Tiger cubs get toys to play with

HYDERABAD: The Andhra Pradesh forest department has set itself a tough challenge. That of raising the four tiger cubs found in forests in the Nandyal district - and currently housed in the rescue centre at Sri Venkateswara Zoo Park in Tirupati - in a manner that can lead to an attempt to reintroduce them back in the wild.

While that goal is at least a year and a half away, “right now, we are doing everything we should, and can, to ensure their well-being,” the principal chief conservator of forests (head of forest force) and the chief wildlife warden of Andhra Pradesh, Y. Madhusudhana Reddy, told Deccan Chronicle on Monday.

The cubs, presently housed in two rooms adjacent to the zoo’s veterinary clinic, are doing well and are getting used to their new environment. To keep things interesting for them, and to ensure they stay active, some ‘enrichments’ have been provided to them. “We have given them a couple of specially ordered and made wooden balls they can play with. There is now also a small platform with steps they can climb,” Reddy said.

Additionally, to eliminate the artificial atmosphere they are in currently, the plan is to add camouflage material on the walls and some clean logs for them also to play with. Also being considered is the playing of normal jungle sounds so that the cubs stay familiar with the natural environment they were born into.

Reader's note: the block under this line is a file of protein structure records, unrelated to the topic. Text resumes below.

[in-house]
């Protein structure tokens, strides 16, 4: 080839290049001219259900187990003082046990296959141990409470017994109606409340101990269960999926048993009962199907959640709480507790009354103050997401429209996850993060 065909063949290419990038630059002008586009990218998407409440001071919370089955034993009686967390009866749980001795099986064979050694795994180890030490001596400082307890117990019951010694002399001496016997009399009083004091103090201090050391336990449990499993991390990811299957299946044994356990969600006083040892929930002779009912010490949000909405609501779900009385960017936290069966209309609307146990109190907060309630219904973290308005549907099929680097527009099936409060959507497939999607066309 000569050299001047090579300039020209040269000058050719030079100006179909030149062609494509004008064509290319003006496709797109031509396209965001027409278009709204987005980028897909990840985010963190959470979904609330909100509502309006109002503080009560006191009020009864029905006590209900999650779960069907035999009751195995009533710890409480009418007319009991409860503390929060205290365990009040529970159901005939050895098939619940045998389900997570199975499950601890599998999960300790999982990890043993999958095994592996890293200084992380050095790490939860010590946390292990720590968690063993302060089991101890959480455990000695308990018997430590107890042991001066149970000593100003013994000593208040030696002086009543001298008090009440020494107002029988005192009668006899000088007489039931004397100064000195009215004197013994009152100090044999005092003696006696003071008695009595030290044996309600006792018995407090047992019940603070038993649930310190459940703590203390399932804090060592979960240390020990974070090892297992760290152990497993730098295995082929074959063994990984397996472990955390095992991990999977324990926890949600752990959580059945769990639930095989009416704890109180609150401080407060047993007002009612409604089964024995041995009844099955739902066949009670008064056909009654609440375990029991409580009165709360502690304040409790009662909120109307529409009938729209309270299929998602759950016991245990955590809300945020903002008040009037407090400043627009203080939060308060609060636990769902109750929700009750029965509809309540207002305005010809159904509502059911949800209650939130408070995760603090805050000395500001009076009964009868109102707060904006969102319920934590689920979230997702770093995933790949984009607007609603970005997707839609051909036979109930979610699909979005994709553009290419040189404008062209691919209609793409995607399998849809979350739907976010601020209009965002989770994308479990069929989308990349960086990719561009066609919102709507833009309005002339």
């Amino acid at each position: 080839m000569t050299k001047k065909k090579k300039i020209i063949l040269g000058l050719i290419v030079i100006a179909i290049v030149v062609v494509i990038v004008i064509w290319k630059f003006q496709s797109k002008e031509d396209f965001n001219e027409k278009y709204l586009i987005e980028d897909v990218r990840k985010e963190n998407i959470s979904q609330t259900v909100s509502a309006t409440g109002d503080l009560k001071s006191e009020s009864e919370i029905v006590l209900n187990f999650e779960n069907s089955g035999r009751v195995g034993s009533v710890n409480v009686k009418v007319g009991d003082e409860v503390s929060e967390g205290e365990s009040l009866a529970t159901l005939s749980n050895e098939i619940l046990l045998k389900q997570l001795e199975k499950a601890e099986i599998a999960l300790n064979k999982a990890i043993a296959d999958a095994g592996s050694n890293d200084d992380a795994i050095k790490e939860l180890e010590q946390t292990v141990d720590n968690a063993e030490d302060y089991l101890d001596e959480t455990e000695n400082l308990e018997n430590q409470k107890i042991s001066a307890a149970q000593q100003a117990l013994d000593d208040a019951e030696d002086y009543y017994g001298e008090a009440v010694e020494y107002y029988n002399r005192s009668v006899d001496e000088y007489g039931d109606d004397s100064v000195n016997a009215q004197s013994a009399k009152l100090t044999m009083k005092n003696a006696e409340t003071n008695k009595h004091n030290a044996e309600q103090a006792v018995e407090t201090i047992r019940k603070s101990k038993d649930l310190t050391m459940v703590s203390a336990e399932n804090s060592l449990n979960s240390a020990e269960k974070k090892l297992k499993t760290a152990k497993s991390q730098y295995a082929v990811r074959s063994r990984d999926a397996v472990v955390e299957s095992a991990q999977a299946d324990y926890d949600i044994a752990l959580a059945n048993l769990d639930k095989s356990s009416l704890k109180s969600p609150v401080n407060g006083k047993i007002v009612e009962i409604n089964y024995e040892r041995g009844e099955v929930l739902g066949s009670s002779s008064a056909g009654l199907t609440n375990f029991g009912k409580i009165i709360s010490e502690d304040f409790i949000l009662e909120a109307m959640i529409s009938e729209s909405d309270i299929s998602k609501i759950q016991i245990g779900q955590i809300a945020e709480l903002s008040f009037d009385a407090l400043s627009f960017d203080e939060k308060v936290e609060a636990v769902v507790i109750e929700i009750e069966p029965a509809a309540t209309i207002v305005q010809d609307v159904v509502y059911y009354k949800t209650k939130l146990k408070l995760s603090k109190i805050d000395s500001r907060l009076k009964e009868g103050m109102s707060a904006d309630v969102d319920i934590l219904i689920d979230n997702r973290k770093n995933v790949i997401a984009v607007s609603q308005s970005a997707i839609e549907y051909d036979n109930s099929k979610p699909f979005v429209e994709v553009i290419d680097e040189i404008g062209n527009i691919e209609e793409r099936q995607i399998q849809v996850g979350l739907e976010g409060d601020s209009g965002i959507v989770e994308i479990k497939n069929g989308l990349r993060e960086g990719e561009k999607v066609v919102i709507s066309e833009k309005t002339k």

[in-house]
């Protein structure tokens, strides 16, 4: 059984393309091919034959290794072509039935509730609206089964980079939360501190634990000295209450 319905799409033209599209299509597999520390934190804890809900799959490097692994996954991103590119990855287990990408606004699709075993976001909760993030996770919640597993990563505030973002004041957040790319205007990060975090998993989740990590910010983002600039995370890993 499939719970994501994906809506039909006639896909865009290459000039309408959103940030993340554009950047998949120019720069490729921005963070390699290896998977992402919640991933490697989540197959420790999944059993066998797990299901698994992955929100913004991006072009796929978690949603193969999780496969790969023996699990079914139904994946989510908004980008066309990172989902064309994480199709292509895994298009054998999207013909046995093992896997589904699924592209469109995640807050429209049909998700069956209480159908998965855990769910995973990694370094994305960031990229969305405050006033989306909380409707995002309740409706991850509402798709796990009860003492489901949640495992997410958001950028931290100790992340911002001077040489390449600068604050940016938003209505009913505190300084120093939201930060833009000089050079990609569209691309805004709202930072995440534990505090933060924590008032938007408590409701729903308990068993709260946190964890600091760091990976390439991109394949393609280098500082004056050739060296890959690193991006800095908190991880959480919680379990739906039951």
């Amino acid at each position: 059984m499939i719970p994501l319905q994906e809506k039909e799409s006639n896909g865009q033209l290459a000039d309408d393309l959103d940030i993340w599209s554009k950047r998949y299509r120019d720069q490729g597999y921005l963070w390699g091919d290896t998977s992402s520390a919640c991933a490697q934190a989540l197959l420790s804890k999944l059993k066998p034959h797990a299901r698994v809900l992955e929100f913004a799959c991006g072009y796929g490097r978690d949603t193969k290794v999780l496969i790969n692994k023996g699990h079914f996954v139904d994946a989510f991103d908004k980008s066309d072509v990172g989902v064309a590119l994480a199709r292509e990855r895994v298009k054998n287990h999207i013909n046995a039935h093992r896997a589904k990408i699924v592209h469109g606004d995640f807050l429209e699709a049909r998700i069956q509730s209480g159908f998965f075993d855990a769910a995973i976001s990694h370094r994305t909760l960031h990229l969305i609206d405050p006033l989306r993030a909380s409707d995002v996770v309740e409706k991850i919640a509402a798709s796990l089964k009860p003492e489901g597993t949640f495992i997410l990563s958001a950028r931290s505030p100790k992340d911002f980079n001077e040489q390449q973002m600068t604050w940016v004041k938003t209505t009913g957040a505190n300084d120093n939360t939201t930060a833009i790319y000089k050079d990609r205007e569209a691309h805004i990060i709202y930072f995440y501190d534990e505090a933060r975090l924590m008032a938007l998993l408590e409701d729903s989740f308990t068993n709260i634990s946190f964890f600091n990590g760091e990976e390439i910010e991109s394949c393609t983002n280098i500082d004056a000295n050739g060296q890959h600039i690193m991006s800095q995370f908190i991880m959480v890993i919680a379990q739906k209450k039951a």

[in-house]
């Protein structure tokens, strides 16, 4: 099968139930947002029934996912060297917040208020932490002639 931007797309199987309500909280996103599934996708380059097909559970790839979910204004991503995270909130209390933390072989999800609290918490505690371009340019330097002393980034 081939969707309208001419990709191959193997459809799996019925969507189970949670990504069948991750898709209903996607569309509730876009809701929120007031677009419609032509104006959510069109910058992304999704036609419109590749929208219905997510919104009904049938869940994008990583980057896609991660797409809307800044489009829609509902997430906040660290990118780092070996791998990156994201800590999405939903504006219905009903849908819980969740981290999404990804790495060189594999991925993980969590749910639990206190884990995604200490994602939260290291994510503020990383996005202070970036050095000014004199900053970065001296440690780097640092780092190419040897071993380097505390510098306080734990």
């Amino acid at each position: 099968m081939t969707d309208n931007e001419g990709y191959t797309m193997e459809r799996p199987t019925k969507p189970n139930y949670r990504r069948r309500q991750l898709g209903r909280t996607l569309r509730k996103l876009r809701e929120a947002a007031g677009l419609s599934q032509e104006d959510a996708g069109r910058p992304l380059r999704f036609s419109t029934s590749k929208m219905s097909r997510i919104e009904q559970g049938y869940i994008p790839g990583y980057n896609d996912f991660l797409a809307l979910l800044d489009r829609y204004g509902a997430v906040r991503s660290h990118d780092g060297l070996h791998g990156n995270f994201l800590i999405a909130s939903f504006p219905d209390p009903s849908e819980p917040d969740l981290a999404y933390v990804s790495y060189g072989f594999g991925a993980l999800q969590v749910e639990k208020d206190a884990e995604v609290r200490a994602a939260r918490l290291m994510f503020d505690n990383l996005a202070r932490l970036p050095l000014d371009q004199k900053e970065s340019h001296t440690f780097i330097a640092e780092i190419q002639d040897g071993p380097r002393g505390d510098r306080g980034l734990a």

In addition to the zoo’s veterinary team, Reddy said, an animal welfare committee with professors from pathology and parasitology in Sri Venkateswara Veterinary University will keep an eye to ensure the cubs stay healthy. He also said senior wildlife veterinarians, Dr. M. Navin Kumar, who headed the Nehru Zoological Park vet team for many years, and Dr Arun Zachariah from the Wayanad Wildlife Sanctuary in Kerala were consulted on the diet for the cubs, and on their general upkeep.

“The next step will be to release them, after a month, into a small paddock with a night shelter next to the veterinary clinic, followed by a bigger enclosure after a couple of more months. The plan is to, in stages, let them grow in a natural setting with absolute minimum human contact,” Reddy said.

The rescue centre, part of the extensive 5,532 acre zoo complex, has plenty of wild area to which the cubs would be introduced to in stages, but not before spending at least a month under tight supervision with a 24x7 CCTV monitoring.

( Source : Deccan Chronicle. )
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